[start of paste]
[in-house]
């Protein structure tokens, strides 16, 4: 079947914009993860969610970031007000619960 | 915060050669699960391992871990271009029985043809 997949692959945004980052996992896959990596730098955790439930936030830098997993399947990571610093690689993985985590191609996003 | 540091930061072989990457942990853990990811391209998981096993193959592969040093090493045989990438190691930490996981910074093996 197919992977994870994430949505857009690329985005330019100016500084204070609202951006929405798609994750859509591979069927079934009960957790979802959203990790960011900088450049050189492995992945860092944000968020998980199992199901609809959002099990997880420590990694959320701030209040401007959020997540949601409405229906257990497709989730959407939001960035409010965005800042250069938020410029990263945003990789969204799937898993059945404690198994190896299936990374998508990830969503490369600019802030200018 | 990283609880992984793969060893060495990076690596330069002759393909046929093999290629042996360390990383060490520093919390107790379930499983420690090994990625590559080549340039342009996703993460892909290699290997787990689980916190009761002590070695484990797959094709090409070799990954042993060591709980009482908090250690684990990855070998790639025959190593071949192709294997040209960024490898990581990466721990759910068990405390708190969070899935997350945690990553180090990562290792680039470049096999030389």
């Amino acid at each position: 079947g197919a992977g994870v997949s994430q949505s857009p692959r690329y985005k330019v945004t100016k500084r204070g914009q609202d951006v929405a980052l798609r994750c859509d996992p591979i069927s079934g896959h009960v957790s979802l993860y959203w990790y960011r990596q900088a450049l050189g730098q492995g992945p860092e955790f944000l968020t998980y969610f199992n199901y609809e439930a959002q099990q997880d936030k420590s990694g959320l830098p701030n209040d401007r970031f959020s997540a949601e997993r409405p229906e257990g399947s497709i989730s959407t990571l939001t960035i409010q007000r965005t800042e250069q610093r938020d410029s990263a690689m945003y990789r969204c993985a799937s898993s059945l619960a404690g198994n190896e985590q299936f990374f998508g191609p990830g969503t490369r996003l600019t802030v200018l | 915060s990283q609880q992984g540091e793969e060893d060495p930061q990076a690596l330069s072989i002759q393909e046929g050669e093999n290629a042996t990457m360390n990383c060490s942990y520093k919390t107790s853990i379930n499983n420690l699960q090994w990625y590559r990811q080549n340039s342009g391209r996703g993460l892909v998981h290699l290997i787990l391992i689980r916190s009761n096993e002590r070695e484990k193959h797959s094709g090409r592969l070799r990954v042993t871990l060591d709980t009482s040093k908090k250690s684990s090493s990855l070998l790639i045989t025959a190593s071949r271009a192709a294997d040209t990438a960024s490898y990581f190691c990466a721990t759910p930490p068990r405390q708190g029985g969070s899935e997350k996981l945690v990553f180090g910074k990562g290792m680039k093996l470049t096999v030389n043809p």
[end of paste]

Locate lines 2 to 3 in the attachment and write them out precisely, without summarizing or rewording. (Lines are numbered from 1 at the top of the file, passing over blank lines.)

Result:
């Protein structure tokens, strides 16, 4: 079947914009993860969610970031007000619960 | 915060050669699960391992871990271009029985043809 997949692959945004980052996992896959990596730098955790439930936030830098997993399947990571610093690689993985985590191609996003 | 540091930061072989990457942990853990990811391209998981096993193959592969040093090493045989990438190691930490996981910074093996 197919992977994870994430949505857009690329985005330019100016500084204070609202951006929405798609994750859509591979069927079934009960957790979802959203990790960011900088450049050189492995992945860092944000968020998980199992199901609809959002099990997880420590990694959320701030209040401007959020997540949601409405229906257990497709989730959407939001960035409010965005800042250069938020410029990263945003990789969204799937898993059945404690198994190896299936990374998508990830969503490369600019802030200018 | 990283609880992984793969060893060495990076690596330069002759393909046929093999290629042996360390990383060490520093919390107790379930499983420690090994990625590559080549340039342009996703993460892909290699290997787990689980916190009761002590070695484990797959094709090409070799990954042993060591709980009482908090250690684990990855070998790639025959190593071949192709294997040209960024490898990581990466721990759910068990405390708190969070899935997350945690990553180090990562290792680039470049096999030389």
């Amino acid at each position: 079947g197919a992977g994870v997949s994430q949505s857009p692959r690329y985005k330019v945004t100016k500084r204070g914009q609202d951006v929405a980052l798609r994750c859509d996992p591979i069927s079934g896959h009960v957790s979802l993860y959203w990790y960011r990596q900088a450049l050189g730098q492995g992945p860092e955790f944000l968020t998980y969610f199992n199901y609809e439930a959002q099990q997880d936030k420590s990694g959320l830098p701030n209040d401007r970031f959020s997540a949601e997993r409405p229906e257990g399947s497709i989730s959407t990571l939001t960035i409010q007000r965005t800042e250069q610093r938020d410029s990263a690689m945003y990789r969204c993985a799937s898993s059945l619960a404690g198994n190896e985590q299936f990374f998508g191609p990830g969503t490369r996003l600019t802030v200018l | 915060s990283q609880q992984g540091e793969e060893d060495p930061q990076a690596l330069s072989i002759q393909e046929g050669e093999n290629a042996t990457m360390n990383c060490s942990y520093k919390t107790s853990i379930n499983n420690l699960q090994w990625y590559r990811q080549n340039s342009g391209r996703g993460l892909v998981h290699l290997i787990l391992i689980r916190s009761n096993e002590r070695e484990k193959h797959s094709g090409r592969l070799r990954v042993t871990l060591d709980t009482s040093k908090k250690s684990s090493s990855l070998l790639i045989t025959a190593s071949r271009a192709a294997d040209t990438a960024s490898y990581f190691c990466a721990t759910p930490p068990r405390q708190g029985g969070s899935e997350k996981l945690v990553f180090g910074k990562g290792m680039k093996l470049t096999v030389n043809p």